Specialists have advised firms to prepare early for crisis situations

In today’s risky business environment, firms have been warned to prepare well in advance for a potentially devastating crisis situation.

‘Every organisation can expect to face at least one major crisis every 5 years,’ predicted Chris Larkin, business continuity consultant, CIC.

CIC has urged businesses to better plan for the unexpected, taking into account the more subtle consequences of a crisis including the psychological impact on an organisations management and workforce.

The advice came as the consultancy held its autumn seminar at the National Liberal Club in Whitehall, London.

The event organisers created a fictitious company, called Juneset plc, and the audience were invited to discuss operational solutions to a variety of circumstances arising from a bird flu pandemic.

The participants dealt with issues such as: absence management, communication challenges, building external relationships, leadership issues, providing remote working conditions, incentivising attendance, the wider community impact, relocating offices and deaths in custody.

The issue of increasing the vulnerability of an organisation while senior managers worked from home was raised as an area of concern, as was the problem of poor moral caused by senior management absence. Also highlighted was the problem of limited broadband capacity unravelling during a national crisis where many people could be forced to work from home.

“The national interest sometimes takes precedent over the reporting of information. We see it internationally so we would be naive to assume it doesn't happen here.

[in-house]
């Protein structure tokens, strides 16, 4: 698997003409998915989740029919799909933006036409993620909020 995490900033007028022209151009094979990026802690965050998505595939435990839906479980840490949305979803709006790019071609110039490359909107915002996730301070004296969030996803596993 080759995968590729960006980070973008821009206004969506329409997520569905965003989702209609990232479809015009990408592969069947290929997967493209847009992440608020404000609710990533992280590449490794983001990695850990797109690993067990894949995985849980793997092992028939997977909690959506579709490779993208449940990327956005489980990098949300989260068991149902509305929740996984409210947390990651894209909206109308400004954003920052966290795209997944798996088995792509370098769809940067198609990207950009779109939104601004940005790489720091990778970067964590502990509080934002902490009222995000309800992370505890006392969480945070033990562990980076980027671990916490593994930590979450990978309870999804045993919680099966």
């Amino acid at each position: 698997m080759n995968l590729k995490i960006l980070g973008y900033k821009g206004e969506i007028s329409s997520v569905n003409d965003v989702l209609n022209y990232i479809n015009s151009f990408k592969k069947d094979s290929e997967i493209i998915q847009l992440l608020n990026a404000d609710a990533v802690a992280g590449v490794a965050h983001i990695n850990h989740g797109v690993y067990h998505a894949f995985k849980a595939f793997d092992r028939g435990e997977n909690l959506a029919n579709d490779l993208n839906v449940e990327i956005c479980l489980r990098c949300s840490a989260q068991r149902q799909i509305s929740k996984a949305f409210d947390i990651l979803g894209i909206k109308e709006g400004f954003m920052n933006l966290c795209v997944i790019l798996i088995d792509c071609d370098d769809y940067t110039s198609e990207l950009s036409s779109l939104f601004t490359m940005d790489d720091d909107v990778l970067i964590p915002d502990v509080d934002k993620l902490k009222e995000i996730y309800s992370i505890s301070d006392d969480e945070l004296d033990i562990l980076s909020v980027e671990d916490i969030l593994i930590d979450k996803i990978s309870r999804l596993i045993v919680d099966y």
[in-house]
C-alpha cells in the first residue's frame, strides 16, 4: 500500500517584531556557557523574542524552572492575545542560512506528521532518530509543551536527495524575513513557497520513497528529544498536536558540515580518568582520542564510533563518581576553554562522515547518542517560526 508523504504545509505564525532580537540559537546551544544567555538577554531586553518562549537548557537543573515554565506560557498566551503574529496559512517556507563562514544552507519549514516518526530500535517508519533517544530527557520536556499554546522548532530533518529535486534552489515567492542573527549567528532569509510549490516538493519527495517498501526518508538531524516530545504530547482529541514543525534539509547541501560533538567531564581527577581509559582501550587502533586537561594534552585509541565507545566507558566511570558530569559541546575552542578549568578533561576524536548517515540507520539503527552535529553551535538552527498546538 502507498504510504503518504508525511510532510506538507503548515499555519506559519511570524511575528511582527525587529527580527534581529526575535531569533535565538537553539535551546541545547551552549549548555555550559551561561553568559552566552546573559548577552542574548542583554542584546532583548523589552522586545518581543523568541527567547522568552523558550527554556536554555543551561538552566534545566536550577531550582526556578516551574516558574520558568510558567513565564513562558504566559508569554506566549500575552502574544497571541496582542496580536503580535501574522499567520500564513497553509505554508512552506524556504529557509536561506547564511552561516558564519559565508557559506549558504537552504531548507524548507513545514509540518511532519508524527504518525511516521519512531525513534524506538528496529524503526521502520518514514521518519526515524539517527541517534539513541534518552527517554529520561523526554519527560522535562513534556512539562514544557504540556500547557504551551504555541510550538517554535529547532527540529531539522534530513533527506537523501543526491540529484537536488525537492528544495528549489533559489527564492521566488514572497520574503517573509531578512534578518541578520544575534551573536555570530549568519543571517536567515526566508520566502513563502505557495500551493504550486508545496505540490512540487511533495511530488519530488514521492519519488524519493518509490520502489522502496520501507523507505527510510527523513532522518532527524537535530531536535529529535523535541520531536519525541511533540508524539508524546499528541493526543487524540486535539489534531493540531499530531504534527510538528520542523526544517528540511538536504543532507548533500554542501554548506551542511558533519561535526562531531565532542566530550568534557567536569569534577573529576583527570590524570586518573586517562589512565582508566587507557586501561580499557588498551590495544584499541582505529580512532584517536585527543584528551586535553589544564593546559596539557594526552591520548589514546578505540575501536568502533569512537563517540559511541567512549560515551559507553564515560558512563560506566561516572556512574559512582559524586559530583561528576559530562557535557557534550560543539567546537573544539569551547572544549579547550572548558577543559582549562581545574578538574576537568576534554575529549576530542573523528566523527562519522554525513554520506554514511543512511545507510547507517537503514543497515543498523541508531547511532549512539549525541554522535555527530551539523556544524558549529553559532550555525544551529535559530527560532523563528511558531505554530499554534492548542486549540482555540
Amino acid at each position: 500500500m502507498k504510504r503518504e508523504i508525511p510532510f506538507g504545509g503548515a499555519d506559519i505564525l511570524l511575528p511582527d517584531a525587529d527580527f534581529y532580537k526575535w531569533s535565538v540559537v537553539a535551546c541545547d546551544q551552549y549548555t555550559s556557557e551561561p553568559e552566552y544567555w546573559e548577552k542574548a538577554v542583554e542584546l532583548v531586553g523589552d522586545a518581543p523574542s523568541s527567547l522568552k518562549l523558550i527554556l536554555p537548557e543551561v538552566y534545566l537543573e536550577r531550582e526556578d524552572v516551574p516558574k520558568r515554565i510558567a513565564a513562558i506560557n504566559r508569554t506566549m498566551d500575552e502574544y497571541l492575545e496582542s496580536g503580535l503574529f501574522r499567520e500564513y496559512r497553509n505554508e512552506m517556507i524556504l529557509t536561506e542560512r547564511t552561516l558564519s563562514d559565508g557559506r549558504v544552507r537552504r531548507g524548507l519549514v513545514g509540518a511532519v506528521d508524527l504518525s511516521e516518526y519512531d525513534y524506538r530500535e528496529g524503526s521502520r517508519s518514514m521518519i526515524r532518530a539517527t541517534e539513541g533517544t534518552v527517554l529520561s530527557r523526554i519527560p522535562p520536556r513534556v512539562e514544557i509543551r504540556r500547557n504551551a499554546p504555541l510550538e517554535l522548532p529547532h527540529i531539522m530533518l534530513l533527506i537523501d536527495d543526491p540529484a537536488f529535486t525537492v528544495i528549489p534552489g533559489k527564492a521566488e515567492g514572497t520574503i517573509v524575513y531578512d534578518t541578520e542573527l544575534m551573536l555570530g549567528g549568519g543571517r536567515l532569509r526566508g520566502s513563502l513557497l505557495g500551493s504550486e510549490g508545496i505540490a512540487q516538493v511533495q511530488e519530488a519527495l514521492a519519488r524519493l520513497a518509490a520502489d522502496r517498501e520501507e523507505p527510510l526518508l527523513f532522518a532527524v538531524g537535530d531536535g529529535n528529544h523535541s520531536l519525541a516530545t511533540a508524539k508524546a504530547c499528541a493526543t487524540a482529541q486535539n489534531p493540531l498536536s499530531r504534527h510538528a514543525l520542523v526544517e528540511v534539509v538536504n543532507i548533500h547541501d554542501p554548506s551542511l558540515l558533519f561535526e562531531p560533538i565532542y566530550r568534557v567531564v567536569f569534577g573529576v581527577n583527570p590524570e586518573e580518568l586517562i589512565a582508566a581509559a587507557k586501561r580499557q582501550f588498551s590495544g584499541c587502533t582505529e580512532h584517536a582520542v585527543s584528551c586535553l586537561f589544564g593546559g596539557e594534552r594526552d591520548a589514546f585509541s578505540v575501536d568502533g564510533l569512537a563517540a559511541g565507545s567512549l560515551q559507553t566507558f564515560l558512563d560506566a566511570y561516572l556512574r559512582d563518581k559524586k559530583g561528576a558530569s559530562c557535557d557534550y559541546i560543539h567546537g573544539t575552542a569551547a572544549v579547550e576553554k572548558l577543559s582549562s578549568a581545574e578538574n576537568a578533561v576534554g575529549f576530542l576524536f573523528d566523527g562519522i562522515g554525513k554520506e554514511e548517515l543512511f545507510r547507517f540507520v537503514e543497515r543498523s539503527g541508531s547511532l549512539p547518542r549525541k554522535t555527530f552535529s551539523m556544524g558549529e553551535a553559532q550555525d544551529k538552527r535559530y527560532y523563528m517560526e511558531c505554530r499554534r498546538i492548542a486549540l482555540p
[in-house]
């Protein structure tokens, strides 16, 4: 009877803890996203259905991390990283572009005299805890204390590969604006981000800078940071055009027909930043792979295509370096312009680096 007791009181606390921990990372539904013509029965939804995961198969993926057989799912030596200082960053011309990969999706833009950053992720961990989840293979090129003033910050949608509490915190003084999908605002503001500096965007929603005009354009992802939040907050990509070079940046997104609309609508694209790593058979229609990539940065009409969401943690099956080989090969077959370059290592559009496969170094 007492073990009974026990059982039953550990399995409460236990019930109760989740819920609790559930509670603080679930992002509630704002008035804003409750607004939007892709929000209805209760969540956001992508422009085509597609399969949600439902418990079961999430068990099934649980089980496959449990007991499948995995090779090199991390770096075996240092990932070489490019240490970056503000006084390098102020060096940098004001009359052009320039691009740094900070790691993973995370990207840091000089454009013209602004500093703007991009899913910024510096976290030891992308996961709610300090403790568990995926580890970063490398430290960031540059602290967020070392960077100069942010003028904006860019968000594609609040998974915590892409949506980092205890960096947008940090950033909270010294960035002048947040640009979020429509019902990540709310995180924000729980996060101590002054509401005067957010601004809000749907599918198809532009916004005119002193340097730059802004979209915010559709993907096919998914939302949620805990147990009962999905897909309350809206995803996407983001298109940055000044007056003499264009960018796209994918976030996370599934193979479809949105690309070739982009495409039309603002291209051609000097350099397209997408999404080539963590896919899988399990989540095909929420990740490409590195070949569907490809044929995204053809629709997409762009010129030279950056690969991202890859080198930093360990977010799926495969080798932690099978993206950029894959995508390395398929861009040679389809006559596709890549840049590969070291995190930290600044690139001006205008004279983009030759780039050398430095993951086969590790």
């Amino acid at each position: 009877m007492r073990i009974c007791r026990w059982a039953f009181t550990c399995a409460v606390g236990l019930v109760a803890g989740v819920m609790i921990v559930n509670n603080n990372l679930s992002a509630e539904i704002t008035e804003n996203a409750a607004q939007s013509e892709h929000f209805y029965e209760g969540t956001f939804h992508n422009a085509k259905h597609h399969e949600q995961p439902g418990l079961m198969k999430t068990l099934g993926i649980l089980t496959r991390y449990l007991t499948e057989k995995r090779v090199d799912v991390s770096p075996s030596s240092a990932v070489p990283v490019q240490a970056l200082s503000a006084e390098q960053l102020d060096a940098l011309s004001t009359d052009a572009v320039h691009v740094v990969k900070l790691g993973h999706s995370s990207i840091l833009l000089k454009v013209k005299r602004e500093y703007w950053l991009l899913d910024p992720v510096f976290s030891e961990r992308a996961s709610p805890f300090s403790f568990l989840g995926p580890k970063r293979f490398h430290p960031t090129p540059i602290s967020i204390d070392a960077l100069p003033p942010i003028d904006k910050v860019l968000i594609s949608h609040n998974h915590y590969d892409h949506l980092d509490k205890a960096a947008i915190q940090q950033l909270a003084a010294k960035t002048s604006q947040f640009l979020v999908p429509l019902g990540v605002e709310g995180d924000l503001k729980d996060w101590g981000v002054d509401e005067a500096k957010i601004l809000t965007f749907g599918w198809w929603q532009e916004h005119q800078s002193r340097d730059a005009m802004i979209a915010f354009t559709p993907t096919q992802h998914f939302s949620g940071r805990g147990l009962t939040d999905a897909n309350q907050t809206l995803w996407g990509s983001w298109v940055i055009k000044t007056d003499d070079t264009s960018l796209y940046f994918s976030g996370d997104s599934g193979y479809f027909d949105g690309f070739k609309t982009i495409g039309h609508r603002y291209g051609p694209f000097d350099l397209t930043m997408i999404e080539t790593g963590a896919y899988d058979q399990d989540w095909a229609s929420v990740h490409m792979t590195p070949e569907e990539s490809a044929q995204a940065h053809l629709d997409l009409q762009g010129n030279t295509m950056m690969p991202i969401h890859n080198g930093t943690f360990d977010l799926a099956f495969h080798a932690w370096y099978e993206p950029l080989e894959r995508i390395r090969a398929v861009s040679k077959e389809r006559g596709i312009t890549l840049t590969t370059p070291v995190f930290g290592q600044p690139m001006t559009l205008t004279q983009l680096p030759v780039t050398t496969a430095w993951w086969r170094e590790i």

Rupert Reid, business continuity consultant with CIC

The conference hosts put forward some advice: ‘If you’ve looked at your organisation before a crisis hits and assigned roles and responsibilities it can be dealt with surprisingly easily,’ said Rupert Reid, business continuity consultant with CIC.

‘From our experience we have found those organisations who prepared for the unexpected responded more effectively than those who did not,’ added Larkin. He advised: ‘At the end of a crisis period it is a good idea to go back and review what has been learnt. In a crisis situation there tends to be a reluctance to look around and say what should we be doing differently and immediately respond.’

Reid also pointed to the uncertainty surrounding liabilities and duty of care when deploying people to potentially risky situations, such as overseas. He said this was an area of particular concern because of potentially long gestation periods and the looming threat of class actions in Europe.

A former police officer, Reid also cautioned the audience about assuming the accuracy of government information and advising people from it. ‘The national interest sometimes takes precedent over the reporting of information. We see it internationally so we would be naive to assume it doesn’t happen here,’ he said.

The application of people skills was also raised as a key concern: ‘Good management skills are the most fundamental thing in a crisis,’ said Larkin.

CIC is a business continuity and risk management consultancy specialising in trauma management and support.